- Do not publish or broadcast comments that contain racist hate speech.
- Be sensitive to religion and culture – for example, there is only one place called Mecca.
- Check the MEAA’s Journalist Code of Ethics for guidance.
- Discuss the matter with your colleagues and, if need be, your union representative.
- Federal and state legislation has various interpretations of hate speech. Be aware of and inform yourself of these (see further resources at the end of these guidelines).
- The Racial Discrimination Act makes it “unlawful for a person to do an act, otherwise than in private if the act is reasonably likely, in all the circumstances, to offend, insult, humiliate or intimidate another person or group of people; and the act is done because of race, colour, or national or ethnic origin…”
REPORTING RACIST ORGANISATIONS
- Consider if it is necessary to report on racist or extremist organisations – do not do so merely for the sake of “balance” or allow your journalism to provide a platform for their views. Our job is to report the truth, not provide false balance.
- As with any reporting, check the claims made by such organisations and their members. Do not allow the untrue claims of such organisations to go unchallenged.
- If you feel uncomfortable about covering racist organisations, get advice from MEAA.
- Extremists seek to use the media as a platform for their actions. Do your utmost to prevent this.
- Do not broadcast violent footage or publish an extremist manifesto to get clicks and page views.
- Ask yourself if it is necessary to identify perpetrators and, if so, how much?
- Ask if you are giving the same context to a non-white or overseas-born perpetrator of extremist violence as you would to a white or Australian-born perpetrator of such violence.
- Are you treating the victims as fairly as you would anyone else in the community or are you treating people differently because of ethnicity, religion or cultural differences?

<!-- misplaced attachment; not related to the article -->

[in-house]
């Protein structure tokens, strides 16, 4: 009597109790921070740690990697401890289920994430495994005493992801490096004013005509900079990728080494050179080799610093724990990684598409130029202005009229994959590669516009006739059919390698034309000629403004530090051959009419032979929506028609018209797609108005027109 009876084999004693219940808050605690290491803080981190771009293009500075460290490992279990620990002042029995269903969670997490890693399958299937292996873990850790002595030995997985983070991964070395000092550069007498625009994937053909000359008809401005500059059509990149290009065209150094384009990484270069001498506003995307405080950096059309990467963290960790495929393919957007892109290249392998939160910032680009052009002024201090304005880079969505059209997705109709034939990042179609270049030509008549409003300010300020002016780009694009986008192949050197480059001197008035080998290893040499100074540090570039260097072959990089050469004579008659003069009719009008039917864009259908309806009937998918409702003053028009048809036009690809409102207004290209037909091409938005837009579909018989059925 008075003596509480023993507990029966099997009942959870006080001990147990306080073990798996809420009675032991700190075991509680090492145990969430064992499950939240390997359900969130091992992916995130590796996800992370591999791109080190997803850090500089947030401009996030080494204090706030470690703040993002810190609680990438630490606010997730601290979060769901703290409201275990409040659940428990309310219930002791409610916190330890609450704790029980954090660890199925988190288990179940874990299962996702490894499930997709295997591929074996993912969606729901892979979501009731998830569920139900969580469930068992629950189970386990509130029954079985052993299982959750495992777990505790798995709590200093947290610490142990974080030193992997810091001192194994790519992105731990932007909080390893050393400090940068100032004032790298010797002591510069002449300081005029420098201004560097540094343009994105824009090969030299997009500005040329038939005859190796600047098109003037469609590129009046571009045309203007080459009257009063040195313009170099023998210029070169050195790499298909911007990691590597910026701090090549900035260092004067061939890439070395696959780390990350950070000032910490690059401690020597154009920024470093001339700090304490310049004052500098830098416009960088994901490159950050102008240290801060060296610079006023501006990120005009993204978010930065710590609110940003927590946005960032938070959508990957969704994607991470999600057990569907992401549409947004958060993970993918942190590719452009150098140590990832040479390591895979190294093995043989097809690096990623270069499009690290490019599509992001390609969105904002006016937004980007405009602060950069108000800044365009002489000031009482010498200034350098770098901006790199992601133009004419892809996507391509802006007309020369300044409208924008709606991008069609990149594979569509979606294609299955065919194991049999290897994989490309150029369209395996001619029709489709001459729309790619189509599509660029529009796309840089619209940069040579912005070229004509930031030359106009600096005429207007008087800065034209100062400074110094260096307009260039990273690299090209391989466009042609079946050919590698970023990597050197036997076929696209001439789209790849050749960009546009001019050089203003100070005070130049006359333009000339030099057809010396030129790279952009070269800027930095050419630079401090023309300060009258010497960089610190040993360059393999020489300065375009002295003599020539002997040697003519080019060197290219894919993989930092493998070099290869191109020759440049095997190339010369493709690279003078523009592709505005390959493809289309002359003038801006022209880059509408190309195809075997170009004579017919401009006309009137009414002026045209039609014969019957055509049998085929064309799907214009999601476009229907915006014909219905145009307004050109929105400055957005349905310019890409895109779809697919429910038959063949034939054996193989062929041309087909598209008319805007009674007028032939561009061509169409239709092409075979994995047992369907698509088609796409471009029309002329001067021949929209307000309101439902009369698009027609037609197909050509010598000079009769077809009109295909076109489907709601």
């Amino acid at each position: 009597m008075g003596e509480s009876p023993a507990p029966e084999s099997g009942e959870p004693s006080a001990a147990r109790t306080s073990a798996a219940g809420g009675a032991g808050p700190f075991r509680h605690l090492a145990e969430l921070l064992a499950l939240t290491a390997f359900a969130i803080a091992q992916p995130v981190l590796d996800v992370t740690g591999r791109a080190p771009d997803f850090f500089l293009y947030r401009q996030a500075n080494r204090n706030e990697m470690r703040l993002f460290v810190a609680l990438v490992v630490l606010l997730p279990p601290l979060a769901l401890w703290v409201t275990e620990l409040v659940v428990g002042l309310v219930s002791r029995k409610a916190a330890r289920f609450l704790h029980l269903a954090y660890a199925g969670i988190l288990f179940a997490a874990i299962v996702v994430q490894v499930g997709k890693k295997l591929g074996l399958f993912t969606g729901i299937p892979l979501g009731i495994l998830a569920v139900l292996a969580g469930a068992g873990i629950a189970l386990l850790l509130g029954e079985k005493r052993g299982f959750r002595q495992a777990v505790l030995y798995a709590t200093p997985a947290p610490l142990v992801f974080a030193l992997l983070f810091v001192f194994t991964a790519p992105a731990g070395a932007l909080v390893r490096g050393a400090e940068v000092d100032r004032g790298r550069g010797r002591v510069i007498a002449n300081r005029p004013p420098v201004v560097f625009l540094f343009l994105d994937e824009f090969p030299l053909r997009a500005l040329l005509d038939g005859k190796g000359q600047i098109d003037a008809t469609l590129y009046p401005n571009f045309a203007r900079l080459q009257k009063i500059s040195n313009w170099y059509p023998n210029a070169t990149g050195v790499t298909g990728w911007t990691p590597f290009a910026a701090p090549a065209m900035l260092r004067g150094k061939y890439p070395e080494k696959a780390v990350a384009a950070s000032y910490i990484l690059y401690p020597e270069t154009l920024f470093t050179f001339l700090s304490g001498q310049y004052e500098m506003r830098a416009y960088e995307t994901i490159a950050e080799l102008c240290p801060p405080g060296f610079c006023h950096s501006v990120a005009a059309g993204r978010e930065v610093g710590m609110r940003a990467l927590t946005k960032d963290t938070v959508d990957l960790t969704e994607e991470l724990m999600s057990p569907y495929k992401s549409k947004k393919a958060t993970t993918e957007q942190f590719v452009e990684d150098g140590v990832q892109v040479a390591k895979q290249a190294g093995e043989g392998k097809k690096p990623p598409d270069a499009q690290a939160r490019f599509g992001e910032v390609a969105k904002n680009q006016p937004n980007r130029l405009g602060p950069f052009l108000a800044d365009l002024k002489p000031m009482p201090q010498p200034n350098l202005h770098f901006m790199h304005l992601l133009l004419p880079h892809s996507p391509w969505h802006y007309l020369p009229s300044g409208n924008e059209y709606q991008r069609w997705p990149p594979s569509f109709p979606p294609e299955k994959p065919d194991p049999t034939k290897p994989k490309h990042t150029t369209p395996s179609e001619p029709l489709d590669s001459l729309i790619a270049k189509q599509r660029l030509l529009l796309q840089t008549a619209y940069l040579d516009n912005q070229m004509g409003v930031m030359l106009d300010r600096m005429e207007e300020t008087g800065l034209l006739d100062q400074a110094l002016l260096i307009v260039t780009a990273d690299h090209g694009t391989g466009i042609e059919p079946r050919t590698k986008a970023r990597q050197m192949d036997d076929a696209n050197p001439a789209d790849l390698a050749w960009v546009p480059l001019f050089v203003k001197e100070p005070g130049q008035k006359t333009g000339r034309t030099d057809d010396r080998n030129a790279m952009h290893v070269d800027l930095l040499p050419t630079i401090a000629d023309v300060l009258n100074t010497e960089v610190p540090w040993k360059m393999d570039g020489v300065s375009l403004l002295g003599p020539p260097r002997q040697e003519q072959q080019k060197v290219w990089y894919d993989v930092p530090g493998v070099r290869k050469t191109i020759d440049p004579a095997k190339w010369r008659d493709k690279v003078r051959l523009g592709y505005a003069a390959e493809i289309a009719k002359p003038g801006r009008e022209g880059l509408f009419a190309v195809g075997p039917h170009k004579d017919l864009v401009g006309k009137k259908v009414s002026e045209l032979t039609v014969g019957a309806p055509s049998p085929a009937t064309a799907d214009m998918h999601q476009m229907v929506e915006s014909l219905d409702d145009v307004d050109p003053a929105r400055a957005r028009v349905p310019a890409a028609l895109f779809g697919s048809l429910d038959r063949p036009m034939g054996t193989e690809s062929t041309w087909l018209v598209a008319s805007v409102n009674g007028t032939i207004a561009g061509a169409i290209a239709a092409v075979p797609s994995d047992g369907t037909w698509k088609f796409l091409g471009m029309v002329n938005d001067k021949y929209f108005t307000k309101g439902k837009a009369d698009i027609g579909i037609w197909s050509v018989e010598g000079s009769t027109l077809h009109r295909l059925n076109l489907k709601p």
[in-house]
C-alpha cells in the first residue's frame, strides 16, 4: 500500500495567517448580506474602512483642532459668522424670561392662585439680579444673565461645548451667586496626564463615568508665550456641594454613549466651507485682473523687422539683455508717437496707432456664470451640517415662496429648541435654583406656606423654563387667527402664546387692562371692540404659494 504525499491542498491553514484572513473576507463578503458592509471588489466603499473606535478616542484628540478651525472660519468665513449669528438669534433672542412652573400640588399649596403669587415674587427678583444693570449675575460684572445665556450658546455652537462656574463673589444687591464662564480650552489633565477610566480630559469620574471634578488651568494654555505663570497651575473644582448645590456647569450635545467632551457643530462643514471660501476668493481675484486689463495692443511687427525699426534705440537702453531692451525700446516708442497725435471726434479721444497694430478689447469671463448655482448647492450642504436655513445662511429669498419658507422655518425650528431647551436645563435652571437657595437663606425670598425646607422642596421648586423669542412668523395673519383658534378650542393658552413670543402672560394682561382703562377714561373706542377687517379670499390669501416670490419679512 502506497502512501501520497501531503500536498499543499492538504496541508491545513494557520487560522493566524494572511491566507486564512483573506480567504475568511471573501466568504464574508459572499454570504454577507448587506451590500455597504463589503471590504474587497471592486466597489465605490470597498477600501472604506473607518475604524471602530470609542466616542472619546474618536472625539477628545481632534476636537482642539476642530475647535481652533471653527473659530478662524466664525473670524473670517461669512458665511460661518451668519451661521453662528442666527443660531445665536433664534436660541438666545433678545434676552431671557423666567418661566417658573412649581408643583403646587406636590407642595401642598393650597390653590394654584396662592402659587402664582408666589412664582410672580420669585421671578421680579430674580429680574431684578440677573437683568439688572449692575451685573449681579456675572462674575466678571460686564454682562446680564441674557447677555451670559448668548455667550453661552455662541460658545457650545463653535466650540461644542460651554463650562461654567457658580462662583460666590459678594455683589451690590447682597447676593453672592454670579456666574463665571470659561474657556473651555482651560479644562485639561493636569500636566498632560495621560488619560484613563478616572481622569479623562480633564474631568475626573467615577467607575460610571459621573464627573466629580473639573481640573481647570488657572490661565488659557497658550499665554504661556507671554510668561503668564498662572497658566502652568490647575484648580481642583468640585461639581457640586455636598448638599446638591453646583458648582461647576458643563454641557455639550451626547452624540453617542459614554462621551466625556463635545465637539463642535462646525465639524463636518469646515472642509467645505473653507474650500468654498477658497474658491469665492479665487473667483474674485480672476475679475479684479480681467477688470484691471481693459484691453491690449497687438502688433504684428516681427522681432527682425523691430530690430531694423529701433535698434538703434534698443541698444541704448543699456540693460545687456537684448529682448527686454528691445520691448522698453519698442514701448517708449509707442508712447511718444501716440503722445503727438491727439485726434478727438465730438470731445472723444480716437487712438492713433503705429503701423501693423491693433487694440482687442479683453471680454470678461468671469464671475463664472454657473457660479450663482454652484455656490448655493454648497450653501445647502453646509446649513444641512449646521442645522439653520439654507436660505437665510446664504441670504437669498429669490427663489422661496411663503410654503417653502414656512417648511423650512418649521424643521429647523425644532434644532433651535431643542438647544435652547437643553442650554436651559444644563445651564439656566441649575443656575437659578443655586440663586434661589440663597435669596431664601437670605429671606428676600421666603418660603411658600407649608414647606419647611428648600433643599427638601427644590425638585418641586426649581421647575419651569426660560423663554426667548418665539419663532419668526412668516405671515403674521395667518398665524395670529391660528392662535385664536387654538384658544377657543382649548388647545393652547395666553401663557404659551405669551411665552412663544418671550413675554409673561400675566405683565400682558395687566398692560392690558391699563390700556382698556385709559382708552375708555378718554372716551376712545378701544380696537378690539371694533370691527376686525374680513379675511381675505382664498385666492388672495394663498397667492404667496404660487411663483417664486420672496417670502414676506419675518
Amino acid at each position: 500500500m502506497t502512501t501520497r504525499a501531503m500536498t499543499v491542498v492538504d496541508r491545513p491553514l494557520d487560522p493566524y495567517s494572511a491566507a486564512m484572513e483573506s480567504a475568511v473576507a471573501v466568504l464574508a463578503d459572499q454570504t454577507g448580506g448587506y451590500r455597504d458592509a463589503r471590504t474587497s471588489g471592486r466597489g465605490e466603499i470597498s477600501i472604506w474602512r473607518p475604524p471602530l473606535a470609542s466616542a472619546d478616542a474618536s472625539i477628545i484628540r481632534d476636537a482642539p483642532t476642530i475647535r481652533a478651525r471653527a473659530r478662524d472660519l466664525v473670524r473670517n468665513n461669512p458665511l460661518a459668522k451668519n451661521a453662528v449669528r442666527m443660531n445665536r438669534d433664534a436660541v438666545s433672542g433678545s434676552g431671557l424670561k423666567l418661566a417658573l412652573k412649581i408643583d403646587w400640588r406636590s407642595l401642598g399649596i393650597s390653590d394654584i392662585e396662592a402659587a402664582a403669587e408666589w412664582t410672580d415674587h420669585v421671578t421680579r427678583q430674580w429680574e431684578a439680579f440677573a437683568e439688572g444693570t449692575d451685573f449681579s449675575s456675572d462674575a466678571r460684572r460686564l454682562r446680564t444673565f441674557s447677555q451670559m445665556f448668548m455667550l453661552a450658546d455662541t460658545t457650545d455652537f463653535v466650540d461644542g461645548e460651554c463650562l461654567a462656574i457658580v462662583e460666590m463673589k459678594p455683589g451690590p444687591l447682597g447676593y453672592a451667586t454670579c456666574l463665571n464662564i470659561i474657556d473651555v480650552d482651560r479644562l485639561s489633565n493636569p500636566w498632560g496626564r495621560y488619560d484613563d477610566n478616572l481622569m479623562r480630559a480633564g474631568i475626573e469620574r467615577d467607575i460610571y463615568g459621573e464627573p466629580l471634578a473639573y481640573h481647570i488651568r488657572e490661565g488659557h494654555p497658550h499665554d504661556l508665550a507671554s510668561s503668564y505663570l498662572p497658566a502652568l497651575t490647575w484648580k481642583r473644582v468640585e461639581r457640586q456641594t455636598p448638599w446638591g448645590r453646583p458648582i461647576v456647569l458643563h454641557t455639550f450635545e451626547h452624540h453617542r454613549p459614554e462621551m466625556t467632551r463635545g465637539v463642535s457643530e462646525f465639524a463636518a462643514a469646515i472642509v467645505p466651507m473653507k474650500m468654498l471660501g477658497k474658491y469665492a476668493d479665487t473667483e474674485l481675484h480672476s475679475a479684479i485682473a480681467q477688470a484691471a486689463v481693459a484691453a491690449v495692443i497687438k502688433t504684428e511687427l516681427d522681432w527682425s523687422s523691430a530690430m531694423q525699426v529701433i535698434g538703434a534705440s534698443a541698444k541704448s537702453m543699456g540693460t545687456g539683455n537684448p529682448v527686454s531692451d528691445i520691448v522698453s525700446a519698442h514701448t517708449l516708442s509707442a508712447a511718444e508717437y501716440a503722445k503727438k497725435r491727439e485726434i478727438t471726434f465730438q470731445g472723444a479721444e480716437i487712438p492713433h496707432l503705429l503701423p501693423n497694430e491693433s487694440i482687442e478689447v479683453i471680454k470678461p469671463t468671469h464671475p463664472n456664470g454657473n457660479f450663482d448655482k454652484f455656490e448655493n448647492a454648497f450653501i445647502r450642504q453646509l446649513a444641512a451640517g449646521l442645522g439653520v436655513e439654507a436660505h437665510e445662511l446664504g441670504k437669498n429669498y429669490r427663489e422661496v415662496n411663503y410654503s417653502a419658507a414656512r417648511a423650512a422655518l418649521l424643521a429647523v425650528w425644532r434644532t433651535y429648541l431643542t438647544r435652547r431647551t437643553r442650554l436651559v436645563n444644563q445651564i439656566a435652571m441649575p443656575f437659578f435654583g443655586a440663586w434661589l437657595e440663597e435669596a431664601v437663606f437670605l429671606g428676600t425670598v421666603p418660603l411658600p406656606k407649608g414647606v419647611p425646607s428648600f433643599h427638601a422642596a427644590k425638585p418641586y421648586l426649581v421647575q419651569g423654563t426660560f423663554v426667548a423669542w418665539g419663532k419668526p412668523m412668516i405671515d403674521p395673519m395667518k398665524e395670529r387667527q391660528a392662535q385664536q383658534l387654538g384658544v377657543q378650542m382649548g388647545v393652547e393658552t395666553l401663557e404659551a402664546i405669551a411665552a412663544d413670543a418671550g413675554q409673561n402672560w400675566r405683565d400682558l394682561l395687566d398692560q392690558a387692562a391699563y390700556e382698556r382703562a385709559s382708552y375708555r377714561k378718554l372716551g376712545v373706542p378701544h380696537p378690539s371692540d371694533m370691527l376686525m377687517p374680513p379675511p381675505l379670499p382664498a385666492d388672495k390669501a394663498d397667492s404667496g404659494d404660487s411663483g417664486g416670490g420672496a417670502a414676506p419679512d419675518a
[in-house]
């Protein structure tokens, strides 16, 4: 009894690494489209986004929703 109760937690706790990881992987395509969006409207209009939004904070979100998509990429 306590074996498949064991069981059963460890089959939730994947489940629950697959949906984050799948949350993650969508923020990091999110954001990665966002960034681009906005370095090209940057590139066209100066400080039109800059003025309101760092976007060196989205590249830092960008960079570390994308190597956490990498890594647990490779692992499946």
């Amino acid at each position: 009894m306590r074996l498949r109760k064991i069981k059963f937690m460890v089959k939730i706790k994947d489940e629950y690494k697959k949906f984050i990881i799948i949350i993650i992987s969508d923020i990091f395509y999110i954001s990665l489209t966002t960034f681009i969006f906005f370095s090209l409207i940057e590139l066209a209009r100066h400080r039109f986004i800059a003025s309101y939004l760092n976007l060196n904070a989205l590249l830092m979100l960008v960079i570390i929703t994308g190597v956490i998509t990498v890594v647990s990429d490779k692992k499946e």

- Extremists seek to use the media as a platform for their actions. Do your utmost to prevent this and don’t allow yourself to be used to promote extremist views or hate speech.
REPORTING IMMIGRATION AND ASYLUM
- Use the term “immigrant” with caution – it is sometimes wrongly used to describe people born here.
- Australia is a signatory to international laws that make us obligated to protect the rights of people seeking asylum. It is not illegal for people to seek asylum, no matter the way in which they travel to Australia. Once their claims are investigated, asylum seekers may be recognised as refugees.
- Australia’s Customs and Immigration activities have been militarised in the name of border security. Wartime secrecy provisions have been implemented to stop information
Federal and state racial/anti-discrimination legislation
Federal – Racial Discrimination Act 1975: austlii.edu.au/cgi-bin/viewdb/au/legis/cth/consol_act/rda1975202/
New South Wales – Anti Discrimination Act 1977: austlii.edu.au/cgi-bin/viewdoc/au/legis/nsw/consol_act/aa1977204/s49zg.html
Victoria – Racial and Religious Tolerance Act 2001: austlii.edu.au/cgi-bin/viewdb/au/legis/vic/consol_act/rarta2001265/
Queensland – Anti-Discrimination Act 1991: austlii.edu.au/cgi-bin/viewdb/au/legis/qld/consol_act/aa1991204/
Western Australia – Criminal Code Amendment (Racial Vilification) Act 2004: austlii.edu.au/cgi-bin/viewdb/au/legis/wa/num_act/ccava200480o2004396/#s1
South Australia – Racial Vilification Act 1996: austlii.edu.au/cgi-bin/viewdb/au/legis/sa/consol_act/rva1996176/
Tasmania – Anti-Discrimination Act 1998: austlii.edu.au/cgi-bin/viewdoc/au/legis/tas/consol_act/aa1998204/s17.html
Northern Territory – Anti-Discrimination Act 1992: austlii.edu.au/cgi-bin/viewdb/au/legis/nt/consol_act/aa1992204/#s1
Australian Capital Territory – Discrimination Act 1991: austlii.edu.au/cgi-bin/viewdb/au/legis/act/consol_act/da1991164/
Authorised by Paul Murphy, Chief Executive, MEAA, 245 Chalmers Street, Redfern NSW 2016